At the risk of sounding rancorous, the best word to describe the various social circles among school staff is cliques. Not only for its denotative meaning of being an exclusive group; I also mean it in the etymological sense, cliquer, to make a noise. That’s what these pedagogues do, create a constant din in the background.
In many ways, they are like groups of high school children that have physically aged but forgot to grow with the imperative applications of cognitive and moral development. I imagine these people swim together in a lake filled with nostalgia from their formative years. Luckily, this pool of talented educators is readily available to guide America’s youth toward the same self-perpetuating outcomes. Clearly, anyone who claims public schools have worn out their usefulness doesn’t understand the value of conformity, peer pressure, and awkward social interaction. And while not all teachers have the good sense to inflict these values on the impressionable youth at Fairfield, a good number still do.
Luckily, I can limit my interactions with the staff. My day begins at 8:05, giving me enough time to put my lunch on the right side of the second shelf in the refrigerator. Then I check for messages in the mailslot. During these five minutes, my ears are vulnerable to the usual nonsense in the staff lounge. I do my best to get through the task quickly; then, I’m off to my classroom on the second floor.
The first period of the day starts at 8:30. It is a state-mandated Junior American Shitstory class. I prefer not to sound so crass, but I refuse to bring ignominy to the word I love. During these seventy minutes, my room is as much a detention center for delinquents as a place for learning. I am a constable in charge of crowd control, with moments of education scattered like fallen change to the floor. Which almost sounds nice, but some of those kids would stab each other over a couple of bucks.
At 9:40, classes switch over, and Senior European History begins. I am thankful to have a group that wants to learn something about the rise of the western world, even if the central tenets of historical thinking are adrift in their cerebral seas. Since this is the only course material that pertains to my area of expertise, making it a happy hour and ten minutes, I am willing to provide some lenience to those of lesser competence.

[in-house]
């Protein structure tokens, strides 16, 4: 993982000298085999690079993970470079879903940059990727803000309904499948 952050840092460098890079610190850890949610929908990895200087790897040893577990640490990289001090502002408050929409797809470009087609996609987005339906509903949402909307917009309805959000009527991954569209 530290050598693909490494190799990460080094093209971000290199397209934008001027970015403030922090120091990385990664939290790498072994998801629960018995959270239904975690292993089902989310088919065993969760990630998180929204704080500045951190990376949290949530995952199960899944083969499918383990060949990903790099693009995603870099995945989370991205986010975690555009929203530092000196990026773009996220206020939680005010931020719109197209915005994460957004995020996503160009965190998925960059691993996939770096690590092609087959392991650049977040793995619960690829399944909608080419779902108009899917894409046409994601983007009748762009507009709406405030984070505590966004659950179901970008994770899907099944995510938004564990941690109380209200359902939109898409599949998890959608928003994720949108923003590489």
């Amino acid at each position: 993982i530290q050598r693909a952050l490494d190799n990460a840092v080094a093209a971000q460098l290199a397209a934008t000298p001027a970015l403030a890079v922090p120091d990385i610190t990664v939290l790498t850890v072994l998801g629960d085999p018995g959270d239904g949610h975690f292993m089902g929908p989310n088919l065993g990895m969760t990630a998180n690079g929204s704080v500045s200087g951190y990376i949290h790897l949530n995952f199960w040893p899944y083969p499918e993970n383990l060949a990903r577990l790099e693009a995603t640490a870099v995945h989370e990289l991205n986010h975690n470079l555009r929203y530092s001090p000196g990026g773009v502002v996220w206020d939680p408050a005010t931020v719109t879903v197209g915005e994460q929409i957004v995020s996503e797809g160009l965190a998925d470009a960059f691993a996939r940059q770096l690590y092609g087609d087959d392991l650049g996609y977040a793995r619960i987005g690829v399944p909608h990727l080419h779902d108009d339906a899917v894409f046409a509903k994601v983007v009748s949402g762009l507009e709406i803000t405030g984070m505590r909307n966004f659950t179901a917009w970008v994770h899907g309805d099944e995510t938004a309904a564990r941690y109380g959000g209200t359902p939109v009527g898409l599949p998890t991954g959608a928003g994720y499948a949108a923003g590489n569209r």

When the 10:55 alarm sounds, I trudge back downstairs to the intellectual doldrums. It is the cliquing hour, and I must hurry before someone draws me into saying something inappropriate or rude. They know with just the right topic, stated just the right way, I will be unable to hold back words that gleek like venom. I can’t seem to stop myself. These people are masters of clique-bait.
Most days, I leave the staffroom unsullied by their drivel. I snag my lunch and rush back to the classroom for web surfing or research before settling into some marking. This continues into the third period, my allotted time for preparation, professional development, and, if the gods are unforgiving, additional supervision.
The last class of the day is AP Ancient Civilizations. These are the most committed students in the school, and many of them will attend the top universities in the country. Unfortunately, we’re learning about dead societies irrelevant to the west. In a perfect world, this class would be about British history. But life isn’t perfect. And as much as I’d like to make lemonade with what’s given to me, that sweet-sour drink is enough to initiate my gag reflex.
The school day ends at 2:30. I stay another hour marking and preparing classes. While some teachers spend several extra hours at work to run clubs and coach teams, I do my best to avoid such things. I put in those additional hours when I was a new teacher. I’ll let the fresher meat continue the tradition without my interference.
I get home between 4:00 and 4:30. It’s enough time to unwind with a re-run of MASH. As a child, MASH didn’t appeal to me. I suppose I was too young to appreciate Klinger’s hijinx or Hawkeye’s quick wit. Now, I can’t seem to get enough of the show. It’s become my favorite forty minutes of the day.
After that, I make myself something to eat. Well, that’s not exactly true. I can’t take credit for the delicious hamburgers, chicken nuggets, and sandwiches I typically pick up for supper. Although, I do heat a Salsbury steak TV dinner a couple of times each week.
I used to make supper more often, especially when Katherine and I would eat together. Now we don’t see each other so often. Sometimes it seems like she doesn’t live in the house anymore, while other times, when she gets going, I can’t get her to stop talking. I enjoy it when she talks.
After supper, I read for an hour or two. I love classic fiction almost as much as I love British history. Sometimes I have difficulty choosing between the two; however, I’m knee-deep in a treasure trove of Asimov’s science fiction novels. I had no idea he was so prolific, producing over five hundred books in his lifetime. The sheer volume of words is staggering.
When my eyes blur from reading, I turn on the television for a documentary. The topic is of little importance. It’s a way for me to wind down before bed. Usually, between ten and eleven, I go to sleep.
Lastly, my weekends feel stretched into a dull grey abyss. I tend to pass the time with whatever whiskey is on sale. Typically, I’m biding my time, waiting for Monday to roll around again. There is always the hope that Katherine will be in the mood for one of her long talks. Sometimes she is, and sometimes she isn’t.